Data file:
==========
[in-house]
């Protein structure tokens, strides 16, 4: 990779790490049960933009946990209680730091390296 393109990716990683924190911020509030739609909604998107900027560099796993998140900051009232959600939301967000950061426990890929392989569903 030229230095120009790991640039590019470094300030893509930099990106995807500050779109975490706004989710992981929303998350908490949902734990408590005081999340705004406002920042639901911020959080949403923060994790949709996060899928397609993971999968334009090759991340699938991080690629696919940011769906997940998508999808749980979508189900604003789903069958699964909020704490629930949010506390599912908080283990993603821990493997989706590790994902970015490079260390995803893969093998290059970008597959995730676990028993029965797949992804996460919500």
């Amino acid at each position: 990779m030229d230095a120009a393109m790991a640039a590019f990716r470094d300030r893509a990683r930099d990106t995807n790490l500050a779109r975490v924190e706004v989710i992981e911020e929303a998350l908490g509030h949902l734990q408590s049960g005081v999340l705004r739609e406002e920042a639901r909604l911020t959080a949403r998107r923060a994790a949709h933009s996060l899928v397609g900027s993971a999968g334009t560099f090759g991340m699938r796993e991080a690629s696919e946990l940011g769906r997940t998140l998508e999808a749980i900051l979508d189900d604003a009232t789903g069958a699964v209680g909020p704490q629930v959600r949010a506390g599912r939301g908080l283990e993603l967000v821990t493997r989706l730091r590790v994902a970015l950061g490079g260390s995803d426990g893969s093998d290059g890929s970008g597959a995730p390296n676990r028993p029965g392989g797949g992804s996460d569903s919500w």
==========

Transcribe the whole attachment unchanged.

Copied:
[in-house]
């Protein structure tokens, strides 16, 4: 990779790490049960933009946990209680730091390296 393109990716990683924190911020509030739609909604998107900027560099796993998140900051009232959600939301967000950061426990890929392989569903 030229230095120009790991640039590019470094300030893509930099990106995807500050779109975490706004989710992981929303998350908490949902734990408590005081999340705004406002920042639901911020959080949403923060994790949709996060899928397609993971999968334009090759991340699938991080690629696919940011769906997940998508999808749980979508189900604003789903069958699964909020704490629930949010506390599912908080283990993603821990493997989706590790994902970015490079260390995803893969093998290059970008597959995730676990028993029965797949992804996460919500």
């Amino acid at each position: 990779m030229d230095a120009a393109m790991a640039a590019f990716r470094d300030r893509a990683r930099d990106t995807n790490l500050a779109r975490v924190e706004v989710i992981e911020e929303a998350l908490g509030h949902l734990q408590s049960g005081v999340l705004r739609e406002e920042a639901r909604l911020t959080a949403r998107r923060a994790a949709h933009s996060l899928v397609g900027s993971a999968g334009t560099f090759g991340m699938r796993e991080a690629s696919e946990l940011g769906r997940t998140l998508e999808a749980i900051l979508d189900d604003a009232t789903g069958a699964v209680g909020p704490q629930v959600r949010a506390g599912r939301g908080l283990e993603l967000v821990t493997r989706l730091r590790v994902a970015l950061g490079g260390s995803d426990g893969s093998d290059g890929s970008g597959a995730p390296n676990r028993p029965g392989g797949g992804s996460d569903s919500w």